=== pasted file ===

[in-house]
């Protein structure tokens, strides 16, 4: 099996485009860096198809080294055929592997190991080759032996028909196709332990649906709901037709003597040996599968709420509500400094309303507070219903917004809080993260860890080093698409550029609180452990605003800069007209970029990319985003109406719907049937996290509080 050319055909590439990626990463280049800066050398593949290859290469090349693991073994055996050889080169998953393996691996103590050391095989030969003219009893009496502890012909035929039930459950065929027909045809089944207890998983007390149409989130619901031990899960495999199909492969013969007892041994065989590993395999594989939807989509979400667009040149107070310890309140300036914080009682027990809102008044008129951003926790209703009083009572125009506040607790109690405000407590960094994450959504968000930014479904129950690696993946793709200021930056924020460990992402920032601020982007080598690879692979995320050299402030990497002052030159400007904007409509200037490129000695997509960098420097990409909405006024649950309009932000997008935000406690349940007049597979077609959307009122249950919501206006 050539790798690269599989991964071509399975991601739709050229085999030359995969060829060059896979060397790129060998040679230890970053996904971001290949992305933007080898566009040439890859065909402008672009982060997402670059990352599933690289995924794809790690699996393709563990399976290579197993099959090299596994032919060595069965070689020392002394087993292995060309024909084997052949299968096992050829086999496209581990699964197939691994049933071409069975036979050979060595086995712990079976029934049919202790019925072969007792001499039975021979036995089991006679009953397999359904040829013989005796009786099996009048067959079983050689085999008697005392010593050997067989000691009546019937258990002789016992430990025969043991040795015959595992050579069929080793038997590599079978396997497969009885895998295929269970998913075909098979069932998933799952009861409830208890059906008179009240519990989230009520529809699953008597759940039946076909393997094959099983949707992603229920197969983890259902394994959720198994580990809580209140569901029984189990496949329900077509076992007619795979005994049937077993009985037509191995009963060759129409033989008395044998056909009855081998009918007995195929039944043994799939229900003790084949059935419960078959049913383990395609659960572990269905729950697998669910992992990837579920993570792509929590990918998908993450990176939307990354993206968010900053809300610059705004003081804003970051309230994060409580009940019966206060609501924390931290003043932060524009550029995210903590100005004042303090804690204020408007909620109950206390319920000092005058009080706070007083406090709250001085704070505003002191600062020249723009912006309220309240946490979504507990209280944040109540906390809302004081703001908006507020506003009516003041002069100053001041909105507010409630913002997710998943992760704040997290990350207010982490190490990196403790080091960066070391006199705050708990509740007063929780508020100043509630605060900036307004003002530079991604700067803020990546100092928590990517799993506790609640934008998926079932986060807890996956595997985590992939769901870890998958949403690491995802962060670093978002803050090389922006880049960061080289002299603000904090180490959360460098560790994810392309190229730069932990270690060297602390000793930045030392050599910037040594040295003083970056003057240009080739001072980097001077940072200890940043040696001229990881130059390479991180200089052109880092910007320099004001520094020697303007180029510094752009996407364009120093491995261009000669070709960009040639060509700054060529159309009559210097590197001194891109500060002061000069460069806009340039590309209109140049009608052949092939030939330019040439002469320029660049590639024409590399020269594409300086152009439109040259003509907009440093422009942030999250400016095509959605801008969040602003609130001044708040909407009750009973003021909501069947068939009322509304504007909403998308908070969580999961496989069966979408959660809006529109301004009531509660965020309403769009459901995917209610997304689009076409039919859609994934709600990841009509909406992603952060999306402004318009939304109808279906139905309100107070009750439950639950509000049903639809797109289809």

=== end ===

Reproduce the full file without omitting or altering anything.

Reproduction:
[in-house]
């Protein structure tokens, strides 16, 4: 099996485009860096198809080294055929592997190991080759032996028909196709332990649906709901037709003597040996599968709420509500400094309303507070219903917004809080993260860890080093698409550029609180452990605003800069007209970029990319985003109406719907049937996290509080 050319055909590439990626990463280049800066050398593949290859290469090349693991073994055996050889080169998953393996691996103590050391095989030969003219009893009496502890012909035929039930459950065929027909045809089944207890998983007390149409989130619901031990899960495999199909492969013969007892041994065989590993395999594989939807989509979400667009040149107070310890309140300036914080009682027990809102008044008129951003926790209703009083009572125009506040607790109690405000407590960094994450959504968000930014479904129950690696993946793709200021930056924020460990992402920032601020982007080598690879692979995320050299402030990497002052030159400007904007409509200037490129000695997509960098420097990409909405006024649950309009932000997008935000406690349940007049597979077609959307009122249950919501206006 050539790798690269599989991964071509399975991601739709050229085999030359995969060829060059896979060397790129060998040679230890970053996904971001290949992305933007080898566009040439890859065909402008672009982060997402670059990352599933690289995924794809790690699996393709563990399976290579197993099959090299596994032919060595069965070689020392002394087993292995060309024909084997052949299968096992050829086999496209581990699964197939691994049933071409069975036979050979060595086995712990079976029934049919202790019925072969007792001499039975021979036995089991006679009953397999359904040829013989005796009786099996009048067959079983050689085999008697005392010593050997067989000691009546019937258990002789016992430990025969043991040795015959595992050579069929080793038997590599079978396997497969009885895998295929269970998913075909098979069932998933799952009861409830208890059906008179009240519990989230009520529809699953008597759940039946076909393997094959099983949707992603229920197969983890259902394994959720198994580990809580209140569901029984189990496949329900077509076992007619795979005994049937077993009985037509191995009963060759129409033989008395044998056909009855081998009918007995195929039944043994799939229900003790084949059935419960078959049913383990395609659960572990269905729950697998669910992992990837579920993570792509929590990918998908993450990176939307990354993206968010900053809300610059705004003081804003970051309230994060409580009940019966206060609501924390931290003043932060524009550029995210903590100005004042303090804690204020408007909620109950206390319920000092005058009080706070007083406090709250001085704070505003002191600062020249723009912006309220309240946490979504507990209280944040109540906390809302004081703001908006507020506003009516003041002069100053001041909105507010409630913002997710998943992760704040997290990350207010982490190490990196403790080091960066070391006199705050708990509740007063929780508020100043509630605060900036307004003002530079991604700067803020990546100092928590990517799993506790609640934008998926079932986060807890996956595997985590992939769901870890998958949403690491995802962060670093978002803050090389922006880049960061080289002299603000904090180490959360460098560790994810392309190229730069932990270690060297602390000793930045030392050599910037040594040295003083970056003057240009080739001072980097001077940072200890940043040696001229990881130059390479991180200089052109880092910007320099004001520094020697303007180029510094752009996407364009120093491995261009000669070709960009040639060509700054060529159309009559210097590197001194891109500060002061000069460069806009340039590309209109140049009608052949092939030939330019040439002469320029660049590639024409590399020269594409300086152009439109040259003509907009440093422009942030999250400016095509959605801008969040602003609130001044708040909407009750009973003021909501069947068939009322509304504007909403998308908070969580999961496989069966979408959660809006529109301004009531509660965020309403769009459901995917209610997304689009076409039919859609994934709600990841009509909406992603952060999306402004318009939304109808279906139905309100107070009750439950639950509000049903639809797109289809």